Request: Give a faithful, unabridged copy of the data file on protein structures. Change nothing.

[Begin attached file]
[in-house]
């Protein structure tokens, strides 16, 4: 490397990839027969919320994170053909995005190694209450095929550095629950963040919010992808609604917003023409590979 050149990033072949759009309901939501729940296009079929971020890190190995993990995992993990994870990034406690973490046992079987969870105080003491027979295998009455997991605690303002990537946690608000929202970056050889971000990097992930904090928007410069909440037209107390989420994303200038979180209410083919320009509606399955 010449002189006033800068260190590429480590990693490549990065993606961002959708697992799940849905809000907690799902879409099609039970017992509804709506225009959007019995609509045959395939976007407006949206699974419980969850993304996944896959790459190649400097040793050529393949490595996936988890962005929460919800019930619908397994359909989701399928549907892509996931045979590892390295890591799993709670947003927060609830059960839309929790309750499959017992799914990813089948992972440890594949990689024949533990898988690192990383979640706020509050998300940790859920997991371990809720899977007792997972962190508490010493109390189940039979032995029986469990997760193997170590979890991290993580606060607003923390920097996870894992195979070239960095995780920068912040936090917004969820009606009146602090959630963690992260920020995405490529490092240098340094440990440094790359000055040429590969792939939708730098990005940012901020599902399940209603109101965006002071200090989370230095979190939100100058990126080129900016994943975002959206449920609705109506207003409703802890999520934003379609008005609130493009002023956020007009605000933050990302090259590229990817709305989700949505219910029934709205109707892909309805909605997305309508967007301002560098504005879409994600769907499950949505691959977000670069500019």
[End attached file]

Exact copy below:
[in-house]
């Protein structure tokens, strides 16, 4: 490397990839027969919320994170053909995005190694209450095929550095629950963040919010992808609604917003023409590979 050149990033072949759009309901939501729940296009079929971020890190190995993990995992993990994870990034406690973490046992079987969870105080003491027979295998009455997991605690303002990537946690608000929202970056050889971000990097992930904090928007410069909440037209107390989420994303200038979180209410083919320009509606399955 010449002189006033800068260190590429480590990693490549990065993606961002959708697992799940849905809000907690799902879409099609039970017992509804709506225009959007019995609509045959395939976007407006949206699974419980969850993304996944896959790459190649400097040793050529393949490595996936988890962005929460919800019930619908397994359909989701399928549907892509996931045979590892390295890591799993709670947003927060609830059960839309929790309750499959017992799914990813089948992972440890594949990689024949533990898988690192990383979640706020509050998300940790859920997991371990809720899977007792997972962190508490010493109390189940039979032995029986469990997760193997170590979890991290993580606060607003923390920097996870894992195979070239960095995780920068912040936090917004969820009606009146602090959630963690992260920020995405490529490092240098340094440990440094790359000055040429590969792939939708730098990005940012901020599902399940209603109101965006002071200090989370230095979190939100100058990126080129900016994943975002959206449920609705109506207003409703802890999520934003379609008005609130493009002023956020007009605000933050990302090259590229990817709305989700949505219910029934709205109707892909309805909605997305309508967007301002560098504005879409994600769907499950949505691959977000670069500019």